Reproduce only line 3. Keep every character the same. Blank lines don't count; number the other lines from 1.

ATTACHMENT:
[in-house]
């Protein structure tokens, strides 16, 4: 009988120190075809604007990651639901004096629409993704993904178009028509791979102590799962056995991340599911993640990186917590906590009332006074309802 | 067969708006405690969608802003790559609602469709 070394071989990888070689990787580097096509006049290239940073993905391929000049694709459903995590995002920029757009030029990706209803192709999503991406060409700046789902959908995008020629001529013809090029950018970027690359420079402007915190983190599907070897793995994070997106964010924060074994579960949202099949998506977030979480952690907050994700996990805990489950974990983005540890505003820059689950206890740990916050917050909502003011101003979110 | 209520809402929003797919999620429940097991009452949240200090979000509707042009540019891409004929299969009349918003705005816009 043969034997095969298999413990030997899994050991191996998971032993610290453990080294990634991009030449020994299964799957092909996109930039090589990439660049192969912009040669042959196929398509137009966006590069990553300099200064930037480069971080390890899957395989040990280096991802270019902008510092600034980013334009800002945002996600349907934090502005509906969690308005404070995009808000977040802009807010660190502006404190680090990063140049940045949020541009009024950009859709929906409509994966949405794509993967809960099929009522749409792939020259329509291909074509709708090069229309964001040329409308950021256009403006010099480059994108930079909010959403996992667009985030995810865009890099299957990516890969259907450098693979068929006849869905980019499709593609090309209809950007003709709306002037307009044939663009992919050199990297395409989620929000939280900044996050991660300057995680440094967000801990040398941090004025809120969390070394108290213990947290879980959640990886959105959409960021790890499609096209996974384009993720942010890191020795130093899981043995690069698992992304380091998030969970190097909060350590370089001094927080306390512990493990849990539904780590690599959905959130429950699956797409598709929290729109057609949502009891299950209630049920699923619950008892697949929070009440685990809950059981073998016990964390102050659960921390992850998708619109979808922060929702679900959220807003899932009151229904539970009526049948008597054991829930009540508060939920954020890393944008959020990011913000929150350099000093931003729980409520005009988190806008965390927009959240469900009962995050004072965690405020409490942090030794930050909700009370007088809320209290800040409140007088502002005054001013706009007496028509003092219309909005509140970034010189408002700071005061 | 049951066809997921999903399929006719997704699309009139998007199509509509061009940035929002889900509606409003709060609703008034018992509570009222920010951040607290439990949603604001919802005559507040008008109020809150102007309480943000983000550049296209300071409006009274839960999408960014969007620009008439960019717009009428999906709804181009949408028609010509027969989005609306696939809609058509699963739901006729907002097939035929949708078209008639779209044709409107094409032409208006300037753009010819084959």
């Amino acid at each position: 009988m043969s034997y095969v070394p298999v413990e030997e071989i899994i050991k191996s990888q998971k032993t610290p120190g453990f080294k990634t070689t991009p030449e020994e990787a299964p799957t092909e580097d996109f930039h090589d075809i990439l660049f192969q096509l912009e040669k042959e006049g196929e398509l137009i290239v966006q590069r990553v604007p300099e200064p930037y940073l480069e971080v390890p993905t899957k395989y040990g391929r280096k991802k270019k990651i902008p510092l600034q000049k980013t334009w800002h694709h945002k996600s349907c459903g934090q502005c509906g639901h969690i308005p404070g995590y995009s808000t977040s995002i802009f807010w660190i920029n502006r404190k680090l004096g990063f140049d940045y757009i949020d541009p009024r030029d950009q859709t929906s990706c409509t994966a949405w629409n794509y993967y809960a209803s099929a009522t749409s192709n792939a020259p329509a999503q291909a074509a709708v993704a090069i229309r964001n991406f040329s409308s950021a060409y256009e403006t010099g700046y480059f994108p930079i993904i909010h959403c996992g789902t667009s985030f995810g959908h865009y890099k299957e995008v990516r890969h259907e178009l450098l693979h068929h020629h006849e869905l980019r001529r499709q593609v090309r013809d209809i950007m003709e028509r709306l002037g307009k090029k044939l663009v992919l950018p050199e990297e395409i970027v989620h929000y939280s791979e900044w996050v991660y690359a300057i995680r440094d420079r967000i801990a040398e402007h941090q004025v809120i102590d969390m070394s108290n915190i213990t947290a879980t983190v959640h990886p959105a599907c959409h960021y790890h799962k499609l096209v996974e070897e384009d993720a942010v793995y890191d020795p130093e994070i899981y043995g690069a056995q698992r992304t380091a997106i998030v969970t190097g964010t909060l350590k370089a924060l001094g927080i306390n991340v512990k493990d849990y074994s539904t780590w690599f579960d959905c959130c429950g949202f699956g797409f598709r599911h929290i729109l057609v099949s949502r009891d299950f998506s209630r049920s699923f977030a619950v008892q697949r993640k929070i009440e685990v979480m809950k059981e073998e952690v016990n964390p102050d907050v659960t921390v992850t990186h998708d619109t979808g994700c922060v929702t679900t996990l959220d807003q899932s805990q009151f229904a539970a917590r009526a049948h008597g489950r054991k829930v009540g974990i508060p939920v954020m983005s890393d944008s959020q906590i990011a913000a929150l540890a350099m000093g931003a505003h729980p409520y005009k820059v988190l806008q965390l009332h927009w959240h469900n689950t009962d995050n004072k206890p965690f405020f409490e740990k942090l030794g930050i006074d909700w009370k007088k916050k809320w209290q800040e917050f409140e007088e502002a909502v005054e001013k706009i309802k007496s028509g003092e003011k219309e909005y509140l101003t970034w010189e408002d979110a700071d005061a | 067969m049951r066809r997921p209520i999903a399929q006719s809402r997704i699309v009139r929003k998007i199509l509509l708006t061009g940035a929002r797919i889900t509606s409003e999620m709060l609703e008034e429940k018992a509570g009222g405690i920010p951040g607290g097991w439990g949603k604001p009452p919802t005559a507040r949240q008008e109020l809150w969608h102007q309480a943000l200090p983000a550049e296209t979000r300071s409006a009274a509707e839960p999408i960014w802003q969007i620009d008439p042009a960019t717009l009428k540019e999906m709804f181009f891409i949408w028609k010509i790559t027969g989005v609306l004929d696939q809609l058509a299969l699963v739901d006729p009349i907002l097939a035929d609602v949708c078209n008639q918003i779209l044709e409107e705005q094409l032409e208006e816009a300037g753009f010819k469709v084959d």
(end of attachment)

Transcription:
């Amino acid at each position: 009988m043969s034997y095969v070394p298999v413990e030997e071989i899994i050991k191996s990888q998971k032993t610290p120190g453990f080294k990634t070689t991009p030449e020994e990787a299964p799957t092909e580097d996109f930039h090589d075809i990439l660049f192969q096509l912009e040669k042959e006049g196929e398509l137009i290239v966006q590069r990553v604007p300099e200064p930037y940073l480069e971080v390890p993905t899957k395989y040990g391929r280096k991802k270019k990651i902008p510092l600034q000049k980013t334009w800002h694709h945002k996600s349907c459903g934090q502005c509906g639901h969690i308005p404070g995590y995009s808000t977040s995002i802009f807010w660190i920029n502006r404190k680090l004096g990063f140049d940045y757009i949020d541009p009024r030029d950009q859709t929906s990706c409509t994966a949405w629409n794509y993967y809960a209803s099929a009522t749409s192709n792939a020259p329509a999503q291909a074509a709708v993704a090069i229309r964001n991406f040329s409308s950021a060409y256009e403006t010099g700046y480059f994108p930079i993904i909010h959403c996992g789902t667009s985030f995810g959908h865009y890099k299957e995008v990516r890969h259907e178009l450098l693979h068929h020629h006849e869905l980019r001529r499709q593609v090309r013809d209809i950007m003709e028509r709306l002037g307009k090029k044939l663009v992919l950018p050199e990297e395409i970027v989620h929000y939280s791979e900044w996050v991660y690359a300057i995680r440094d420079r967000i801990a040398e402007h941090q004025v809120i102590d969390m070394s108290n915190i213990t947290a879980t983190v959640h990886p959105a599907c959409h960021y790890h799962k499609l096209v996974e070897e384009d993720a942010v793995y890191d020795p130093e994070i899981y043995g690069a056995q698992r992304t380091a997106i998030v969970t190097g964010t909060l350590k370089a924060l001094g927080i306390n991340v512990k493990d849990y074994s539904t780590w690599f579960d959905c959130c429950g949202f699956g797409f598709r599911h929290i729109l057609v099949s949502r009891d299950f998506s209630r049920s699923f977030a619950v008892q697949r993640k929070i009440e685990v979480m809950k059981e073998e952690v016990n964390p102050d907050v659960t921390v992850t990186h998708d619109t979808g994700c922060v929702t679900t996990l959220d807003q899932s805990q009151f229904a539970a917590r009526a049948h008597g489950r054991k829930v009540g974990i508060p939920v954020m983005s890393d944008s959020q906590i990011a913000a929150l540890a350099m000093g931003a505003h729980p409520y005009k820059v988190l806008q965390l009332h927009w959240h469900n689950t009962d995050n004072k206890p965690f405020f409490e740990k942090l030794g930050i006074d909700w009370k007088k916050k809320w209290q800040e917050f409140e007088e502002a909502v005054e001013k706009i309802k007496s028509g003092e003011k219309e909005y509140l101003t970034w010189e408002d979110a700071d005061a | 067969m049951r066809r997921p209520i999903a399929q006719s809402r997704i699309v009139r929003k998007i199509l509509l708006t061009g940035a929002r797919i889900t509606s409003e999620m709060l609703e008034e429940k018992a509570g009222g405690i920010p951040g607290g097991w439990g949603k604001p009452p919802t005559a507040r949240q008008e109020l809150w969608h102007q309480a943000l200090p983000a550049e296209t979000r300071s409006a009274a509707e839960p999408i960014w802003q969007i620009d008439p042009a960019t717009l009428k540019e999906m709804f181009f891409i949408w028609k010509i790559t027969g989005v609306l004929d696939q809609l058509a299969l699963v739901d006729p009349i907002l097939a035929d609602v949708c078209n008639q918003i779209l044709e409107e705005q094409l032409e208006e816009a300037g753009f010819k469709v084959d």